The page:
Timothy Colton delivers the Annual Distinguished Lecture on the consequences of the Ukraine conflict

On September 14th, the Jordan Center for the Advanced Study of Russia at NYU opened the fall semester with the 2017 Annual Distinguished lecture on “Russia and the Ukraine Crisis” by Professor Timothy J. Colton of Harvard University, the long time Director of Harvard’s Davis Center for Russian and Eurasian Studies. Colton was introduced by Jordan Center Director Joshua A. Tucker as a “scholar of particular importance to the field”, who in addition to his voluminous research contributions has “trained an entire generation of Russia and post-communist scholars”, and the author of Moscow: Governing the Social Metropolis (1995), Yeltsin: A Life (2008), and, most pertinent to the lecture, Everyone Loses: The Ukraine Crisis and the Ruinous Contest for Post-Soviet Eurasia (2017).

Colton defined the main topic of his lecture as the consequences of the Ukraine crisis for Russia, but noted that it’s “hard to separate consequences from the causes […], proximate causes from the remote causes that influence the proximate causes themselves”s. He then attempted to answer the question of whether the Ukraine conflict was a calculated action. He argued, referencing Mikhail Zigar’s book All the Kremlin’s Men: Inside the Court of Vladimir Putin, that the annexation of Crimea was spontaneous and opportunistic, rather than carefully planned, and took by surprise even the highest ranks of the Russian leadership (even Putin himself).

The most direct consequence of the crisis, according to Colton, was another “frozen conflict” in the region, which, as defined by the speaker, is “unstable local equilibria that could erupt into a hot conflict”. Although Russia already had a history of intervening into such conflicts in the Southern Caucasus, Transnistria and Moldova, adding Crimea, Donetsk and Lugansk to the conflict map was different in its consequences. As a result, Russia provoked the most “draconian sanctions laid upon a powerful nation since 1940 when the US laid sanctions on the imperial Japan”.

Considering the conflict’s destructive consequences, Colton suggested we analyze Russia’s motivation. He proposed that the main drivers of the conflict be examined in two dimensions: geopolitical and identity. From the geopolitical standpoint, Crimea has an advantageous location on the shores of the Black Sea, providing Russia access to the Mediterranean, as well as a long-awaited opportunity to update its fleet. Indeed, from 2008 to 2014, Russia regained control of the Kerch Strait, and its de-facto share in the Black Sea shoreline increased from 260 to 860 miles at the expense of Georgia and Ukraine.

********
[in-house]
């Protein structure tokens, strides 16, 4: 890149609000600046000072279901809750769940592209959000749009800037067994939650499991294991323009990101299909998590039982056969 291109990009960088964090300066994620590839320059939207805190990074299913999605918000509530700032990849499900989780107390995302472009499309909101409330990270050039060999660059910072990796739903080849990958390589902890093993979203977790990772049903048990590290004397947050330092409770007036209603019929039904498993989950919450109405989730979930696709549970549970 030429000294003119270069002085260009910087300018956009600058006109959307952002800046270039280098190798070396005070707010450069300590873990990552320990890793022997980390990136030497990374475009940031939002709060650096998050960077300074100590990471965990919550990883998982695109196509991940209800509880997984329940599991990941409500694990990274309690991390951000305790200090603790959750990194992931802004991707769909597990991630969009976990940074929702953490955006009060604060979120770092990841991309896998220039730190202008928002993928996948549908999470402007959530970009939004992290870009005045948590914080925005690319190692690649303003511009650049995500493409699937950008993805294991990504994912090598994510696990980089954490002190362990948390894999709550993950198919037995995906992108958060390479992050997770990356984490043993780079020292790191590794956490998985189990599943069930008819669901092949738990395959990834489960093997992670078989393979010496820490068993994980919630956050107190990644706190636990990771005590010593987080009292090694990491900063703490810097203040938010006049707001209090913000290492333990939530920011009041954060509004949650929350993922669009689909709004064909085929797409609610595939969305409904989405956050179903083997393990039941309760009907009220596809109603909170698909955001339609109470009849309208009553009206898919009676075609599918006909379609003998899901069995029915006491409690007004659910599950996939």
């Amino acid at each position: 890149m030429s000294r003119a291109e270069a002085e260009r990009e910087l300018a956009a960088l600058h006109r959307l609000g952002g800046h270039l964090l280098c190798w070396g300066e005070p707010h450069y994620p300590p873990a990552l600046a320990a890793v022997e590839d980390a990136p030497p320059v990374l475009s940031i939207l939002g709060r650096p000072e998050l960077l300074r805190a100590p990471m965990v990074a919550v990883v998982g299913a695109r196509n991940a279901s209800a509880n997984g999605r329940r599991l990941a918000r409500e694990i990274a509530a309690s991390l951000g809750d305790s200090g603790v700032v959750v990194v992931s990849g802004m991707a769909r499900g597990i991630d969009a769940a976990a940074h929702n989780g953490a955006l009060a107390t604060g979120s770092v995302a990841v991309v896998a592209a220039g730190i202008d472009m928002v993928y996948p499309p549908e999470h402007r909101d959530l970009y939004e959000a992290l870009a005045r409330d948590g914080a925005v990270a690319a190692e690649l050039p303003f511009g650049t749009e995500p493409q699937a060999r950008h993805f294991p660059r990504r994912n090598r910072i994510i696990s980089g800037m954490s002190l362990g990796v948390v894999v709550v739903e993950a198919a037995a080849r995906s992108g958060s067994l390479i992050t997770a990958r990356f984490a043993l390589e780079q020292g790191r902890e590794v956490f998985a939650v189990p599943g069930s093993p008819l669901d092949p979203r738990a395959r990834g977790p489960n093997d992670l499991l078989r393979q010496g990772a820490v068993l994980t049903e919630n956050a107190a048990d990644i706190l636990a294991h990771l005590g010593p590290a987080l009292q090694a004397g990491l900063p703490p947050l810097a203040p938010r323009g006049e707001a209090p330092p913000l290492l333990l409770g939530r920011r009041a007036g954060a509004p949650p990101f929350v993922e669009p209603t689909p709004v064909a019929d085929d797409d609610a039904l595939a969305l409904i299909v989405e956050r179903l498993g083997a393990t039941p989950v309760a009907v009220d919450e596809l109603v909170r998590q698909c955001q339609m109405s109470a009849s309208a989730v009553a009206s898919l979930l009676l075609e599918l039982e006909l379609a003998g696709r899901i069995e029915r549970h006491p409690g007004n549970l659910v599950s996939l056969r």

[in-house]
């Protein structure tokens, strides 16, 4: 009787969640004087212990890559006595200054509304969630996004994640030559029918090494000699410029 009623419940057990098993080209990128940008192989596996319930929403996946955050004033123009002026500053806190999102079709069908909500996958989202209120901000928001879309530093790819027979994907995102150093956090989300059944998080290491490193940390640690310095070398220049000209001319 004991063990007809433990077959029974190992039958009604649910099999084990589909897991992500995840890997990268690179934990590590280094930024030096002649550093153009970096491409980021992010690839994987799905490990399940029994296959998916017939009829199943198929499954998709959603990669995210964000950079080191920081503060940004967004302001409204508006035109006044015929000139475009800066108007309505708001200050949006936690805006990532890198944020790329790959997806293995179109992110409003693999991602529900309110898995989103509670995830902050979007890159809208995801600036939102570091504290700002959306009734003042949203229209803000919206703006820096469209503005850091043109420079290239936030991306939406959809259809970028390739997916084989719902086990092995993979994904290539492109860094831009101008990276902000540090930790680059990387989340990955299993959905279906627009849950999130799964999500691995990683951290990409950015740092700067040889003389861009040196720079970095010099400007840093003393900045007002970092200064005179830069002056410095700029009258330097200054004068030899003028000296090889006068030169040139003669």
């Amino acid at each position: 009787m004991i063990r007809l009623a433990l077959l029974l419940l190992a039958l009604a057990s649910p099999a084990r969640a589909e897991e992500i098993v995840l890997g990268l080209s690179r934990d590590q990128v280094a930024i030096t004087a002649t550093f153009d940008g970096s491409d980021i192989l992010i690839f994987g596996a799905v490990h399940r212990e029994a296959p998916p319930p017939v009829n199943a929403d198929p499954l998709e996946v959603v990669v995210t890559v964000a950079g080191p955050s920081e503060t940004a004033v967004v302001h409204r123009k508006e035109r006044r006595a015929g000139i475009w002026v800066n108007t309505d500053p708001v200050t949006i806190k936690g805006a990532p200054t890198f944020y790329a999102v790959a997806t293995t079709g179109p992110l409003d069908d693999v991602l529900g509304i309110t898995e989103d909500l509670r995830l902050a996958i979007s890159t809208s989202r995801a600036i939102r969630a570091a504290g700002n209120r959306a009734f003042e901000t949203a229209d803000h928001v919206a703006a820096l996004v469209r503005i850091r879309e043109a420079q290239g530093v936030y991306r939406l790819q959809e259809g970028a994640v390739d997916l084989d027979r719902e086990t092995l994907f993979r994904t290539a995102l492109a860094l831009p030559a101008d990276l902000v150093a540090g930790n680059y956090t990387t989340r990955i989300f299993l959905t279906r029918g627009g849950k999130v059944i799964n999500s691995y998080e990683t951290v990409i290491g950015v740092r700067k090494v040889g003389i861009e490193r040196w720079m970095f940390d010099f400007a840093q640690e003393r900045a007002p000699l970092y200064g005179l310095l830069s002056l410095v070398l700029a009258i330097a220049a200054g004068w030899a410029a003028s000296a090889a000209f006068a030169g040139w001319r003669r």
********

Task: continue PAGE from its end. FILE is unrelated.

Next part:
Crimea’s importance for Russia from the identity standpoint, according to Colton, comes down to the general population’s nostalgic sentiment over Crimea’s extensive beaches and resorts, and Khersones, an ancient Greek town where the baptism of the Medieval kingdom of Kievan Rus’ first took place in the 10th century AD. Colton asserted that Putin was well aware of Crimea’s significance for the Russian identity, as in the immediate aftermath of the conflict he visited Sevastopol and Khersones church, and spoke at the Nashi franchise youth forum as it moved to Crimea.

Further isolating the distinct features of the Ukraine conflict, Colton brought a concept of “nonlinear” or “hybrid” war into the discussion. As laid out by the Chief of Staff Gerasimov in 2013, “in the twenty-first century we can trace a tendency toward wiping out the distinction between the circumstances of war and of peace. Wars are no longer declared and […] do not follow the pattern we are accustomed to”. An important distinction of hybrid wars is therefore that they are not just fought by the military, but involve at large information wars, special operations and peacekeeping.

The annexation of Crimea follows the general “non-linear” war pattern with minimum casualties, while Donbass shows a “different physical and human scene” with an official death toll of ten thousand people and millions displaced, according to Colton. Colton noted how the Soviet Union’s iron, steel and coal center, or  “the Soviet rust belt”, as referred to by the lecturer, became part of a vision of some actors to reestablish the former imperial region of Novorossia as an independent republic by seizing more Ukrainian territories, possibly even up to Moldova. Putin never openly supported this ambition, although at times he spoke of it in “favorable terms”.

Colton also highlighted other consequences of the conflict, which included a strengthening of the “siloviki” (security forces) position with the Russian government, a rise in nationalism and identity politics, and the appearance of a new type of public figures such as the chief procurator of Crimea Natalia Poklonskaya – an avid Russian nationalist and monarchist. With regards to identity, the Ukraine crisis bred all-time high ratings of approval for Vladimir Putin and strengthened the Russians’ confidence in the general direction their country was moving.

In conclusion, Dr. Colton suggested that the Ukraine crisis will lead to a tightening up of the regime in the medium term and that the storm of the conflict has yet to be weathered. Answering a question from the audience on how the crisis will affect the upcoming Russian elections, Colton suggests that although there is no doubt about who will win, Putin may lose Moscow and his supporters will likely be more concentrated in the Southern regions